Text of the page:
Author Topic: Election 2024 trip to Mars' moons  (Read 426 times)

Offline TakeOff

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Election 2024 trip to Mars' moons
« on: 06/06/2017 08:09 PM »
This paper calculates launch windows to Mars:
http://www.enu.kz/repository/2009/AIAA-2009-6470.pdf

By adding the political cycle I narrow down when the first crewed trip to Mars will happen. The first trip will be to the moons of Mars, to be followed up by a surface mission a couple of conjunctions later.

A trip to Mars' moons is an entire trip in microgravity (or milligravity at the moons). Thus the trip time versus stay time doesn't matter as much as for a surface mission. A trip to the moons could be done almost as well at any conjunction. For the first surface mission 2033-2035 would be optimal. The astronauts would then spend so much time on Mars that they will feel homesick when back on Earth.

By launching a month before election day 2024 a president can celebrate his 8 years in office with a historic space adventure. We need to take advantage of his vanity. If he identifies with it personally it will be done and the deadline is crystal clear.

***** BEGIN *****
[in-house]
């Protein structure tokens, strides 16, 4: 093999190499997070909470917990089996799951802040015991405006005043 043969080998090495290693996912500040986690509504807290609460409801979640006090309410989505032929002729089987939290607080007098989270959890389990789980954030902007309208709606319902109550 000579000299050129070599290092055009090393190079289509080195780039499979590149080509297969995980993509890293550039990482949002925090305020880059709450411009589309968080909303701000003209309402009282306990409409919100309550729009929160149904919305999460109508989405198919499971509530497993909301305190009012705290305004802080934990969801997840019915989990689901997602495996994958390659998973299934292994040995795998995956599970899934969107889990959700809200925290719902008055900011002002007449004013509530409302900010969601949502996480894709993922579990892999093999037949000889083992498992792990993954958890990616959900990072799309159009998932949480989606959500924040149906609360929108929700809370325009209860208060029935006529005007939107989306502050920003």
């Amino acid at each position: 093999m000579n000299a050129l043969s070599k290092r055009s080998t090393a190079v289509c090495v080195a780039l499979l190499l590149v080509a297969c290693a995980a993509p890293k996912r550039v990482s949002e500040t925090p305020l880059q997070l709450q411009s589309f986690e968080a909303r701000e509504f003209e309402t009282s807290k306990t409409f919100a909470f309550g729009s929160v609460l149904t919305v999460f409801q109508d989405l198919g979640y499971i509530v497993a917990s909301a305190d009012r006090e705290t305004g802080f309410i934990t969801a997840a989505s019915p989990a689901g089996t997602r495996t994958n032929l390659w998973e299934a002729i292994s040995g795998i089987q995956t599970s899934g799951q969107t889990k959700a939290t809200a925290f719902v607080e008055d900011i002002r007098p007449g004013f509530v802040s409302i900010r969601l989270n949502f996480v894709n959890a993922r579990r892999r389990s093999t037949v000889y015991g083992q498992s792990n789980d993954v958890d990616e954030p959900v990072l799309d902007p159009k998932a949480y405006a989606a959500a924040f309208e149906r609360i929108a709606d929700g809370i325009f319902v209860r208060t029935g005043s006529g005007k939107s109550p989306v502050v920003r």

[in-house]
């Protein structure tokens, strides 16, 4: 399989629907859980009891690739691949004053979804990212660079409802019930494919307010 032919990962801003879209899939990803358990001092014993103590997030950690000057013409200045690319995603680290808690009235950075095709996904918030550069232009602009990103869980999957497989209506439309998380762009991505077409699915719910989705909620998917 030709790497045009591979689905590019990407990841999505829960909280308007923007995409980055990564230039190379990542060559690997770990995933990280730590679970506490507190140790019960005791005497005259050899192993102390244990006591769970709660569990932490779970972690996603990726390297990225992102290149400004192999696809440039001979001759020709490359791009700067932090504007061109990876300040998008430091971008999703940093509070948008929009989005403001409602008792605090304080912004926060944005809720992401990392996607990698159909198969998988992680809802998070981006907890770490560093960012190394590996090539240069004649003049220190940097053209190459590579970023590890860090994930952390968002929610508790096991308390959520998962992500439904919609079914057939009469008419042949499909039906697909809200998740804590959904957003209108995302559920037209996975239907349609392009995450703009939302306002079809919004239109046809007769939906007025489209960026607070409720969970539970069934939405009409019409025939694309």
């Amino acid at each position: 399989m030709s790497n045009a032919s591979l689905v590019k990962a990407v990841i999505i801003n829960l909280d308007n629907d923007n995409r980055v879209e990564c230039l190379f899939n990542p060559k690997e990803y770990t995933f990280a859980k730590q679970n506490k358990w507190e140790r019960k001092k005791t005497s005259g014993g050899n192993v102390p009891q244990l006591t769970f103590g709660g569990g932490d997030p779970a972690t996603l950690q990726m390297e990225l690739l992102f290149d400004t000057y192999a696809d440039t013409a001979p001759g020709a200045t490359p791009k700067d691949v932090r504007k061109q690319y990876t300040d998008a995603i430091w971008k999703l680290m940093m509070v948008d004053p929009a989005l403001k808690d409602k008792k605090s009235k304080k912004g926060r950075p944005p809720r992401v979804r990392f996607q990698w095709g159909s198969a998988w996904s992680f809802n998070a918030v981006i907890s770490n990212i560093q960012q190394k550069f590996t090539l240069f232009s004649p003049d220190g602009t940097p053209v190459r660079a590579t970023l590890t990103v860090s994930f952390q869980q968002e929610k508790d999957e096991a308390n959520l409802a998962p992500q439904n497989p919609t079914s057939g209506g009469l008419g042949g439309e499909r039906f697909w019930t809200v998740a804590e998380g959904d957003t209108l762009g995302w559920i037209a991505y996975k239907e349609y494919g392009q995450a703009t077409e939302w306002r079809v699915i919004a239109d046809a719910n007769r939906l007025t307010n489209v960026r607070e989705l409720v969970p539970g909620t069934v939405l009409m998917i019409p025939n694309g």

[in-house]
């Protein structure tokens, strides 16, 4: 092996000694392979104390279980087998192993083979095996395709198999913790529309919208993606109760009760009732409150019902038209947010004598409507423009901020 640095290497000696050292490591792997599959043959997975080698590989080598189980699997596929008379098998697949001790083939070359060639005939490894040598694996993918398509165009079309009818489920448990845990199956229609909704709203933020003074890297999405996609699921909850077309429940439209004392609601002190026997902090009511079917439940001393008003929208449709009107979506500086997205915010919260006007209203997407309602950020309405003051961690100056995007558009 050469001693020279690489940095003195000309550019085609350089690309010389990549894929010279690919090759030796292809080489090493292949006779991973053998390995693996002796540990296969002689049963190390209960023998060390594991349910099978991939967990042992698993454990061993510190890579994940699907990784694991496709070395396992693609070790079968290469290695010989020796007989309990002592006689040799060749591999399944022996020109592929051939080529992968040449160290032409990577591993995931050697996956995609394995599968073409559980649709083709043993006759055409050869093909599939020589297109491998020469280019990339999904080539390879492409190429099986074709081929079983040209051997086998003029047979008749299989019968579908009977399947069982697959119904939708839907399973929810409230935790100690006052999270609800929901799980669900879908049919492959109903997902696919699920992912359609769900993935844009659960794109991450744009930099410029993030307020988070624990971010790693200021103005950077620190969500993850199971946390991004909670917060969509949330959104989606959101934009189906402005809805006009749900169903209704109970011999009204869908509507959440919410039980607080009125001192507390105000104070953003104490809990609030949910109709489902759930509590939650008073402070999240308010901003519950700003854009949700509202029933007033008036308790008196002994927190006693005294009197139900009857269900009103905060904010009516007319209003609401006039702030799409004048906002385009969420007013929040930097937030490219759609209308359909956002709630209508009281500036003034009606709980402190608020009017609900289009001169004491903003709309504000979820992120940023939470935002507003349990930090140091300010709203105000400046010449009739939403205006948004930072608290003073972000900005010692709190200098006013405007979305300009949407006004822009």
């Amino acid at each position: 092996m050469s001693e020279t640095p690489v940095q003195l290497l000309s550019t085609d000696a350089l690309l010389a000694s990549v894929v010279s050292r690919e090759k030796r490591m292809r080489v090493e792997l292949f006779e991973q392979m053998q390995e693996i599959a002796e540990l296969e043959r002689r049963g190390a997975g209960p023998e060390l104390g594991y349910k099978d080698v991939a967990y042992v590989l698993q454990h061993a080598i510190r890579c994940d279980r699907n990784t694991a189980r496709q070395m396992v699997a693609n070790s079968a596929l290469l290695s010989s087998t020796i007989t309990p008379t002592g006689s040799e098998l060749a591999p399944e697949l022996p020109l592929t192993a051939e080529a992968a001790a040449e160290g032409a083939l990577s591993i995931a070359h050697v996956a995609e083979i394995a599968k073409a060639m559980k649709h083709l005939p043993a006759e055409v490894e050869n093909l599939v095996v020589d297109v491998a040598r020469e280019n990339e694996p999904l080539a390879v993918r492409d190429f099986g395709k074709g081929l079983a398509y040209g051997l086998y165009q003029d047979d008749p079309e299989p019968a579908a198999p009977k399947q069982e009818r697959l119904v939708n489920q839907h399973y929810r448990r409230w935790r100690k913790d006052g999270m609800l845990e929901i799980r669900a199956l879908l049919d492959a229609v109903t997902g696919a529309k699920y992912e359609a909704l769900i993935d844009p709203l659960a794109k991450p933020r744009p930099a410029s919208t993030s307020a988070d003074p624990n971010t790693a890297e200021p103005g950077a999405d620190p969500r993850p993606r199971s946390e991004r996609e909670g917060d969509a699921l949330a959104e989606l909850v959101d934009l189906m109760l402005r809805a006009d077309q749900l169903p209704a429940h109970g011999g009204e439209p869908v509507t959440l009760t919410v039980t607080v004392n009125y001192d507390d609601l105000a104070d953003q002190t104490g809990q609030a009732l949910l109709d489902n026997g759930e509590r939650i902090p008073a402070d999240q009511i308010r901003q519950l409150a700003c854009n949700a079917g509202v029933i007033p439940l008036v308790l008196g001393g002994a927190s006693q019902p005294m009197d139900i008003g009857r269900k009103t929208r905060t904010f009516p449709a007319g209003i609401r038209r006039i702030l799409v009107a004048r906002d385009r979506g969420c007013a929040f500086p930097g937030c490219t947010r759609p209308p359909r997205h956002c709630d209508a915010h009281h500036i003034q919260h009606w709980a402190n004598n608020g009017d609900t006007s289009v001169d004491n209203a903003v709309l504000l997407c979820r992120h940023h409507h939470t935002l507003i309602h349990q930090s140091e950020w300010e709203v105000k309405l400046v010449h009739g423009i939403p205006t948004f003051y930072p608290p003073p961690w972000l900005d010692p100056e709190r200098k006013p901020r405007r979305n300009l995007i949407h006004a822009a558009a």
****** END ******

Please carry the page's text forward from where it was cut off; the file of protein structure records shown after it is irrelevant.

The dates of departure and arrival would be:
Earth-Mars October 12, 2024 - May 20, 2025
Mars-Earth August 11, 2026 - May 12, 2027

31 months makes it a long trip for a visit to Mars. And microgravity is the big challenge for a Mars moons mission. Even if I think that the microgravity health problem is often overstated, some kind of centrifuge would be nice to have here. The astronauts would spend a large part of their grown up lives on this trip. Such a long stay would not be simulated on the ISS. Further visits to Mars' moons would be done from a base on Mars' surface or on the way to and from the surface. The only use of staying so long in microgravity is to visit Mars' moons before a surface mission. There no use for a permanent solution to spending 31 months in microgravity.

The opportunities to use Venus between Mars conjunctions open up a couple of possibilities. A round trip using Venus on the way out could be made from September 12, 2023 to March 31, 2025 in only 18 months(!!!) but that offers just one month at Mars. That month is July 2024, i.e. at the end of an administration and during the formal nomination of presidential candidates. People have done 18 months in microgravity without problem. A month at the moons would still be longer than all Apollo time spent on the Moon, and it can of course be stretched a bit by using more fuel.

An alternative would be to use Venus both out and back in October 2021 to September 2023, a 23 months trip with a 2 months stay at Mars, however that is certainly too early.

The colors in the contour graph show the delta-V from 3.4 km/s in blue to 4.4 in red. In the other plot blue is Mars-Earth direct conjunction missions while red use a Venus flyby.



« Last Edit: 06/06/2017 09:10 PM by TakeOff »

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